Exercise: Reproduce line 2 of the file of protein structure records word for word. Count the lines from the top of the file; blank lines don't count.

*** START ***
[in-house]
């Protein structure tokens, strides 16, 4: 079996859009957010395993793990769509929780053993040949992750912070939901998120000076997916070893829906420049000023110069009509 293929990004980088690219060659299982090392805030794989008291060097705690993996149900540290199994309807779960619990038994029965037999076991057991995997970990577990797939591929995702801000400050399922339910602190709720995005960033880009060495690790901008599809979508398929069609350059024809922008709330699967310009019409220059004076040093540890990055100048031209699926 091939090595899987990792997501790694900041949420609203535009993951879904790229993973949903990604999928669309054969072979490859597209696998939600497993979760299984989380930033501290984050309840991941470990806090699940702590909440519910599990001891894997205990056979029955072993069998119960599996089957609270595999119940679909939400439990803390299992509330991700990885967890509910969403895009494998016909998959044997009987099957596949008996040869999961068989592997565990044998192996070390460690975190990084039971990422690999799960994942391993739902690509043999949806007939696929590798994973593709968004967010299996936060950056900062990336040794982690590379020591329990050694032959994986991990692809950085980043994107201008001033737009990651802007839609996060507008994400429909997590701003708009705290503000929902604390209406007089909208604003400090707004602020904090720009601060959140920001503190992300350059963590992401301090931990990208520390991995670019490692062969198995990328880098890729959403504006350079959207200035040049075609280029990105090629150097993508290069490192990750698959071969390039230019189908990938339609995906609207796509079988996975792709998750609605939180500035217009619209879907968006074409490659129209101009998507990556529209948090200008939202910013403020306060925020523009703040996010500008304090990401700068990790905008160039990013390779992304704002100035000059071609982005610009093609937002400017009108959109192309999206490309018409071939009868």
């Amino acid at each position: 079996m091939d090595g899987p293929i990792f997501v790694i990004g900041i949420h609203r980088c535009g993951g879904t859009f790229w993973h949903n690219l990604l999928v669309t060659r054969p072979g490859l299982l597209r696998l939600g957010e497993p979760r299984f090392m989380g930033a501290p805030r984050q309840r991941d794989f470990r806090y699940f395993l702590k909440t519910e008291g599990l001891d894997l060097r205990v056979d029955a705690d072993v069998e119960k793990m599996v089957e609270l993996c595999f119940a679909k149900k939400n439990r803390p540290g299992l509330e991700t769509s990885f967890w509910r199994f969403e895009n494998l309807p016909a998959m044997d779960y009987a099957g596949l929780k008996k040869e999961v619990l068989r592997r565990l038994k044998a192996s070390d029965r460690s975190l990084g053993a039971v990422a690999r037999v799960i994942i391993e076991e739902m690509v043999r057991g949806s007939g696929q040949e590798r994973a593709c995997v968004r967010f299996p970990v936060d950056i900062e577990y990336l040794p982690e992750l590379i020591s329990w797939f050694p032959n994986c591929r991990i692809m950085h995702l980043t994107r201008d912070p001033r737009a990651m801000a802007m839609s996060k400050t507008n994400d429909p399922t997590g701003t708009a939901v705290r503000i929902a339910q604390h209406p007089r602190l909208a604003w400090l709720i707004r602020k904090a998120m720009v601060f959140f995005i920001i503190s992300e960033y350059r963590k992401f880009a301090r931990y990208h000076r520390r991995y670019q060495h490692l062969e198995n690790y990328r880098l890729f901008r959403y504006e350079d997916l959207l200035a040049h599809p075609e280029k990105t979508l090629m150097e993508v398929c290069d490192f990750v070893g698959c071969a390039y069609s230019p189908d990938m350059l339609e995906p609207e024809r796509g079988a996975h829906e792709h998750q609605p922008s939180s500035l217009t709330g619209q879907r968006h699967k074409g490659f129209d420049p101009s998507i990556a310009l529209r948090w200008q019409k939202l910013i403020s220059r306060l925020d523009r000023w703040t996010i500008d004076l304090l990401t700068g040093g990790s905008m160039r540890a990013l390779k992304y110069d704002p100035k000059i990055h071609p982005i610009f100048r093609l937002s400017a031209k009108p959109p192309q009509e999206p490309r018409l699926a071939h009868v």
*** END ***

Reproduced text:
């Protein structure tokens, strides 16, 4: 079996859009957010395993793990769509929780053993040949992750912070939901998120000076997916070893829906420049000023110069009509 293929990004980088690219060659299982090392805030794989008291060097705690993996149900540290199994309807779960619990038994029965037999076991057991995997970990577990797939591929995702801000400050399922339910602190709720995005960033880009060495690790901008599809979508398929069609350059024809922008709330699967310009019409220059004076040093540890990055100048031209699926 091939090595899987990792997501790694900041949420609203535009993951879904790229993973949903990604999928669309054969072979490859597209696998939600497993979760299984989380930033501290984050309840991941470990806090699940702590909440519910599990001891894997205990056979029955072993069998119960599996089957609270595999119940679909939400439990803390299992509330991700990885967890509910969403895009494998016909998959044997009987099957596949008996040869999961068989592997565990044998192996070390460690975190990084039971990422690999799960994942391993739902690509043999949806007939696929590798994973593709968004967010299996936060950056900062990336040794982690590379020591329990050694032959994986991990692809950085980043994107201008001033737009990651802007839609996060507008994400429909997590701003708009705290503000929902604390209406007089909208604003400090707004602020904090720009601060959140920001503190992300350059963590992401301090931990990208520390991995670019490692062969198995990328880098890729959403504006350079959207200035040049075609280029990105090629150097993508290069490192990750698959071969390039230019189908990938339609995906609207796509079988996975792709998750609605939180500035217009619209879907968006074409490659129209101009998507990556529209948090200008939202910013403020306060925020523009703040996010500008304090990401700068990790905008160039990013390779992304704002100035000059071609982005610009093609937002400017009108959109192309999206490309018409071939009868």